While its earlier failures around Kyiv and Kharkiv call into question Russia's capacity for carrying out offensive operations on a scale sufficient to capture the entirety of Ukraine's Black Sea coast, Shurygin sees other possible means of forcing the cities into submission.

"The tactics will depend on how much strength the Ukrainian armed forces retain after fighting to defend the Donbas," he said. "Even if the Russian military chooses not to mount direct offensive operations, it can blockade and bombard the areas. It can communicate to the leadership in Kyiv that it would be better for them to decide this question through negotiations rather than by fighting to the last cartridge and leaving these places looking like Mariupol."

Of course, Russia's prospects for maintaining even incremental forward progress depend largely upon the level of resistance that Ukrainian forces are able to continue putting up. While the actual losses on both sides remain a matter of speculation, recent reports suggest that, despite infusions of Western military equipment, Ukrainian casualties may be starting to affect Kyiv's capacity to continue contesting territory in the east.

Canadian journalist Neil Hauer recently completed an extended trip to the frontline. What he saw there raises serious questions about the state of Ukraine's armed forces.

"The general atmosphere on the Ukrainian side is just exhaustion, really," Hauer told Newsweek. "Over the couple of weeks that I was in Donbas, I saw it get worse and worse over time as the Ukrainians were subjected to the overwhelming firepower advantage that the Russians have there."

"The casualties are so enormous," Hauer said. "And guys on the front will see that and feel that. The other day I was talking to a soldier who fought in Lyman. He said that, out of his unit of 60 people, only four were left uninjured or un-killed."

As for the strategic consequences of such losses, Hauer says that increased Western military assistance will be needed if Ukrainian forces are to halt the Russian advance.

"Severodonetsk itself is basically lost," Hauer said. "The Ukrainians realize that and are pulling back across the river, which makes a lot of sense. This is where the help that America is sending could be really make a difference. The HIMARS and MLRS systems that Ukraine is receiving are much better than anything the Russians have, and that's the sort of heavy equipment that they will continue to need in order to stabilize the situation on the front there."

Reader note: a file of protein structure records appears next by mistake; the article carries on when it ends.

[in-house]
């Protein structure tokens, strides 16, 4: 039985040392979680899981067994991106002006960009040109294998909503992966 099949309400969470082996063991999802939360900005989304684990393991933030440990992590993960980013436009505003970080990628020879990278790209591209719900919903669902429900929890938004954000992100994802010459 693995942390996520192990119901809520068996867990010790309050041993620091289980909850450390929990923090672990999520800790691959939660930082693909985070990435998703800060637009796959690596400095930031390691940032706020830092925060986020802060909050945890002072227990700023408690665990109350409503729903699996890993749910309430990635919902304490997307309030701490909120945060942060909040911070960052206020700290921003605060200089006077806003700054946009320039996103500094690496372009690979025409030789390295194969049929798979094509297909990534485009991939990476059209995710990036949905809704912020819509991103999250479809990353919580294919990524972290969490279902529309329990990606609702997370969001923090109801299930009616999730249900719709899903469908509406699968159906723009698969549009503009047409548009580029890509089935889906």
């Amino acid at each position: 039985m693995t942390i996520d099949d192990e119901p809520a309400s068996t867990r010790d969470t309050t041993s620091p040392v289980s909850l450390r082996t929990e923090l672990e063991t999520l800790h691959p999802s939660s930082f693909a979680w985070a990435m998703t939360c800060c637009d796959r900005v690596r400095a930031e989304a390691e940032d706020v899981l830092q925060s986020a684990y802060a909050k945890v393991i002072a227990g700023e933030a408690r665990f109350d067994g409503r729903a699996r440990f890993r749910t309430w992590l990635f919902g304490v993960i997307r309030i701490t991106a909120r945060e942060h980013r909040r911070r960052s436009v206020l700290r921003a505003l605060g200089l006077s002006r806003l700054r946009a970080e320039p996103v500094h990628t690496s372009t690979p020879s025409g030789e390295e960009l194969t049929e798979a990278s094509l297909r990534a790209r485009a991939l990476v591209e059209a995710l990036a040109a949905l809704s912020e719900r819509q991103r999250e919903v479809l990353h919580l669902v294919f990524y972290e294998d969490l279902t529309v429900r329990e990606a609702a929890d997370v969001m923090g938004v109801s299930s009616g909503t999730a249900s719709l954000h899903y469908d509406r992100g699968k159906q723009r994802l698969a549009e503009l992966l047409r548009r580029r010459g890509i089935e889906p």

Neil Hauer's frontline reporting has raised serious questions about Ukraine's capacity to maintain its defensive efforts in the Donbas.

Developments in the war also depend on the willingness of Russian society to continue suffering economic hardship in exchange for military advances of questionable material value. Even here, however, the Kremlin may at least have inertia on its side.

"Russians aren't really feeling the effects of sanctions," Moscow-based professor of international relations Nikolai Topornin told Newsweek. "Sure, certain Western goods have become more scarce, but the ruble is actually stronger than it was on February 24. Now there's a paradox."

Despite the European Union's decision to phase in an embargo on imports of Russian oil via tanker ship, the economic situation remains largely unchanged since April. Back then, the International Monetary Fund forecast an 8.5% decline in Russia's GDP in 2022, along with a corresponding 35% drop for Ukraine. While Russia's war of choice has made Russians poorer than they otherwise would have been, the costs borne by the Ukrainian side remain significantly greater.

The Kremlin did not achieve the cheap and easy victory it seems to have expected back in February. Still, 100 days into its war, Russia's willingness and ability to keep up the brutal fight indefinitely appears to be undiminished. Even if Ukraine's defensive efforts prove capable of holding cities like Mykolaiv and Odesa to the bloody end, that end now appears to be as far away as ever.